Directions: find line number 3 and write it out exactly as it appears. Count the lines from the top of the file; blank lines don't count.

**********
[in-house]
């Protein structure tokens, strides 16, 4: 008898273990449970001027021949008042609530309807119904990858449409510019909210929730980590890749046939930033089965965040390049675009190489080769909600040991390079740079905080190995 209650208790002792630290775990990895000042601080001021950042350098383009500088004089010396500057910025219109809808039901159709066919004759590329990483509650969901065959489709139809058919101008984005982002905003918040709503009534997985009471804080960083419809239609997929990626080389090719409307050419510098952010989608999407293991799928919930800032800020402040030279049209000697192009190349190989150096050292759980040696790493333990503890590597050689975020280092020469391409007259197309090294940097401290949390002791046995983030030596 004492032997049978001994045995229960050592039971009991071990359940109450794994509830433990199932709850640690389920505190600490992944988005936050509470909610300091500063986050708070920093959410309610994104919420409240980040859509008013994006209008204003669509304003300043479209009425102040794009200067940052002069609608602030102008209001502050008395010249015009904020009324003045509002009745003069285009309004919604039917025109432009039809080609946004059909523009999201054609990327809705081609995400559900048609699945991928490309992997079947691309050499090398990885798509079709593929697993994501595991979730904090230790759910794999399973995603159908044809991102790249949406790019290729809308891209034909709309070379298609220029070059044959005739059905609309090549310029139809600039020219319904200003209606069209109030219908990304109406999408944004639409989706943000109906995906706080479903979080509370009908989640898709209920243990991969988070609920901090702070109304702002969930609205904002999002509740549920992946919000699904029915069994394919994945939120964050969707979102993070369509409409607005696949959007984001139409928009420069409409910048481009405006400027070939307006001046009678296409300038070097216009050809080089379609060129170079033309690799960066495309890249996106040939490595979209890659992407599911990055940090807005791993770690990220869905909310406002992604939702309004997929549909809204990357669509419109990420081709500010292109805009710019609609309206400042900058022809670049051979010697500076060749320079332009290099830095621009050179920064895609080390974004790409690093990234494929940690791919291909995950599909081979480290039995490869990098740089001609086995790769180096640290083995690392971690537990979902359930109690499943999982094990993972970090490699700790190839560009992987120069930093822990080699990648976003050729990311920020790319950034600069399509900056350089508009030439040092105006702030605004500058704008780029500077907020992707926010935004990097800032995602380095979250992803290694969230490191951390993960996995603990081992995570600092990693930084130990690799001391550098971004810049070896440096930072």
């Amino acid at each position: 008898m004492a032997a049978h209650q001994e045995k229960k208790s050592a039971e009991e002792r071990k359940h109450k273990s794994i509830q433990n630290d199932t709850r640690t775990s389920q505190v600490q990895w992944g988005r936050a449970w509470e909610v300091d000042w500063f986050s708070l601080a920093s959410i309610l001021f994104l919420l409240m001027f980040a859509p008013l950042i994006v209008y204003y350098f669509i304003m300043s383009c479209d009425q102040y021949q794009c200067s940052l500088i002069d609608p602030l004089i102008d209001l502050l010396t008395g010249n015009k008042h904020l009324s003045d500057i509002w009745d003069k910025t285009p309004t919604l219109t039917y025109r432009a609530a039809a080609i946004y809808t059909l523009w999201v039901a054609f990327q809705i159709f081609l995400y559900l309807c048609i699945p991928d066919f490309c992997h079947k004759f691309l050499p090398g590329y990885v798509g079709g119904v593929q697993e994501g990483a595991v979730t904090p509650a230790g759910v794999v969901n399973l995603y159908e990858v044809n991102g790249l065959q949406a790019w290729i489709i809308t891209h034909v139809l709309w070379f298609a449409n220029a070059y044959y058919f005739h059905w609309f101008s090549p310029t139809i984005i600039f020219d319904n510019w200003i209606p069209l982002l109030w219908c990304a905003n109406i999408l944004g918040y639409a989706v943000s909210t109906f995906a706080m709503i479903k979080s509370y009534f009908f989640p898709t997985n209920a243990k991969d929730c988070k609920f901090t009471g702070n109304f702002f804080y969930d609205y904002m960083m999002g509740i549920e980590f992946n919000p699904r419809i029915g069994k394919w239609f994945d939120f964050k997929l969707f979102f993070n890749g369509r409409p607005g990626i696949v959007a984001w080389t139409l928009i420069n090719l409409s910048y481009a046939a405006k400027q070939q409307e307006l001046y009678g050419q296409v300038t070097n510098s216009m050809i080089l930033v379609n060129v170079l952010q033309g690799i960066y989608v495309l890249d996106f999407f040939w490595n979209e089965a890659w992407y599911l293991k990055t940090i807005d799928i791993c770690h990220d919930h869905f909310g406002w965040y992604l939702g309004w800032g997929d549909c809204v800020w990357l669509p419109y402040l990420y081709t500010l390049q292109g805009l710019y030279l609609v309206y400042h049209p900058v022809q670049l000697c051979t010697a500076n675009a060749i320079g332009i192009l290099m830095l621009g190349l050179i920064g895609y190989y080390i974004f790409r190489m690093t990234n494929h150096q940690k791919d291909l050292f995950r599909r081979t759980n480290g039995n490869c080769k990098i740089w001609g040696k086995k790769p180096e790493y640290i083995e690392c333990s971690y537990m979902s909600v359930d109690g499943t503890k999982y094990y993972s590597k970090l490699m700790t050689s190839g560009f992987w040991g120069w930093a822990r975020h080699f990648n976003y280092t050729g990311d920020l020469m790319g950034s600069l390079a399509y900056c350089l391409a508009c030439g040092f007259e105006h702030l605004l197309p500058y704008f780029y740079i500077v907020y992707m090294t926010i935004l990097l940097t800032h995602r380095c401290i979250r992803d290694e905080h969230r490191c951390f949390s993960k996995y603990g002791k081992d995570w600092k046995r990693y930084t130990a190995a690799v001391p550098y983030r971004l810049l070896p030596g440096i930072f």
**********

């Amino acid at each position: 008898m004492a032997a049978h209650q001994e045995k229960k208790s050592a039971e009991e002792r071990k359940h109450k273990s794994i509830q433990n630290d199932t709850r640690t775990s389920q505190v600490q990895w992944g988005r936050a449970w509470e909610v300091d000042w500063f986050s708070l601080a920093s959410i309610l001021f994104l919420l409240m001027f980040a859509p008013l950042i994006v209008y204003y350098f669509i304003m300043s383009c479209d009425q102040y021949q794009c200067s940052l500088i002069d609608p602030l004089i102008d209001l502050l010396t008395g010249n015009k008042h904020l009324s003045d500057i509002w009745d003069k910025t285009p309004t919604l219109t039917y025109r432009a609530a039809a080609i946004y809808t059909l523009w999201v039901a054609f990327q809705i159709f081609l995400y559900l309807c048609i699945p991928d066919f490309c992997h079947k004759f691309l050499p090398g590329y990885v798509g079709g119904v593929q697993e994501g990483a595991v979730t904090p509650a230790g759910v794999v969901n399973l995603y159908e990858v044809n991102g790249l065959q949406a790019w290729i489709i809308t891209h034909v139809l709309w070379f298609a449409n220029a070059y044959y058919f005739h059905w609309f101008s090549p310029t139809i984005i600039f020219d319904n510019w200003i209606p069209l982002l109030w219908c990304a905003n109406i999408l944004g918040y639409a989706v943000s909210t109906f995906a706080m709503i479903k979080s509370y009534f009908f989640p898709t997985n209920a243990k991969d929730c988070k609920f901090t009471g702070n109304f702002f804080y969930d609205y904002m960083m999002g509740i549920e980590f992946n919000p699904r419809i029915g069994k394919w239609f994945d939120f964050k997929l969707f979102f993070n890749g369509r409409p607005g990626i696949v959007a984001w080389t139409l928009i420069n090719l409409s910048y481009a046939a405006k400027q070939q409307e307006l001046y009678g050419q296409v300038t070097n510098s216009m050809i080089l930033v379609n060129v170079l952010q033309g690799i960066y989608v495309l890249d996106f999407f040939w490595n979209e089965a890659w992407y599911l293991k990055t940090i807005d799928i791993c770690h990220d919930h869905f909310g406002w965040y992604l939702g309004w800032g997929d549909c809204v800020w990357l669509p419109y402040l990420y081709t500010l390049q292109g805009l710019y030279l609609v309206y400042h049209p900058v022809q670049l000697c051979t010697a500076n675009a060749i320079g332009i192009l290099m830095l621009g190349l050179i920064g895609y190989y080390i974004f790409r190489m690093t990234n494929h150096q940690k791919d291909l050292f995950r599909r081979t759980n480290g039995n490869c080769k990098i740089w001609g040696k086995k790769p180096e790493y640290i083995e690392c333990s971690y537990m979902s909600v359930d109690g499943t503890k999982y094990y993972s590597k970090l490699m700790t050689s190839g560009f992987w040991g120069w930093a822990r975020h080699f990648n976003y280092t050729g990311d920020l020469m790319g950034s600069l390079a399509y900056c350089l391409a508009c030439g040092f007259e105006h702030l605004l197309p500058y704008f780029y740079i500077v907020y992707m090294t926010i935004l990097l940097t800032h995602r380095c401290i979250r992803d290694e905080h969230r490191c951390f949390s993960k996995y603990g002791k081992d995570w600092k046995r990693y930084t130990a190995a690799v001391p550098y983030r971004l810049l070896p030596g440096i930072f």